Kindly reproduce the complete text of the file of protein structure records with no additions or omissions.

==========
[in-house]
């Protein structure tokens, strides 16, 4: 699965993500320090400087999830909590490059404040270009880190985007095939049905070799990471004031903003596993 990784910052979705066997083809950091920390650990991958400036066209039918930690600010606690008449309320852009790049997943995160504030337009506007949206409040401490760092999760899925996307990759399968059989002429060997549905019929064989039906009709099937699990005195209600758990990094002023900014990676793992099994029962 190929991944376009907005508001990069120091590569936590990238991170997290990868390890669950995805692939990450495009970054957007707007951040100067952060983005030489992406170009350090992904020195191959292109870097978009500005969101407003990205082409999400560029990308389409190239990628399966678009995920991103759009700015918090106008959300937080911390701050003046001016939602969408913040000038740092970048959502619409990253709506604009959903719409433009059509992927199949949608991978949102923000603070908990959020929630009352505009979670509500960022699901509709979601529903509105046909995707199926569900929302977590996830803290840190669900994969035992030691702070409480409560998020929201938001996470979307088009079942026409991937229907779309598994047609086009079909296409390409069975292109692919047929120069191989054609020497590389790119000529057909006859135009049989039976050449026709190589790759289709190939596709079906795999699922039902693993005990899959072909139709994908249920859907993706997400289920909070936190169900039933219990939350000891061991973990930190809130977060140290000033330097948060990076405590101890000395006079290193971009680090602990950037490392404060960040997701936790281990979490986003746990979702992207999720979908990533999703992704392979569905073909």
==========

[in-house]
């Protein structure tokens, strides 16, 4: 699965993500320090400087999830909590490059404040270009880190985007095939049905070799990471004031903003596993 990784910052979705066997083809950091920390650990991958400036066209039918930690600010606690008449309320852009790049997943995160504030337009506007949206409040401490760092999760899925996307990759399968059989002429060997549905019929064989039906009709099937699990005195209600758990990094002023900014990676793992099994029962 190929991944376009907005508001990069120091590569936590990238991170997290990868390890669950995805692939990450495009970054957007707007951040100067952060983005030489992406170009350090992904020195191959292109870097978009500005969101407003990205082409999400560029990308389409190239990628399966678009995920991103759009700015918090106008959300937080911390701050003046001016939602969408913040000038740092970048959502619409990253709506604009959903719409433009059509992927199949949608991978949102923000603070908990959020929630009352505009979670509500960022699901509709979601529903509105046909995707199926569900929302977590996830803290840190669900994969035992030691702070409480409560998020929201938001996470979307088009079942026409991937229907779309598994047609086009079909296409390409069975292109692919047929120069191989054609020497590389790119000529057909006859135009049989039976050449026709190589790759289709190939596709079906795999699922039902693993005990899959072909139709994908249920859907993706997400289920909070936190169900039933219990939350000891061991973990930190809130977060140290000033330097948060990076405590101890000395006079290193971009680090602990950037490392404060960040997701936790281990979490986003746990979702992207999720979908990533999703992704392979569905073909």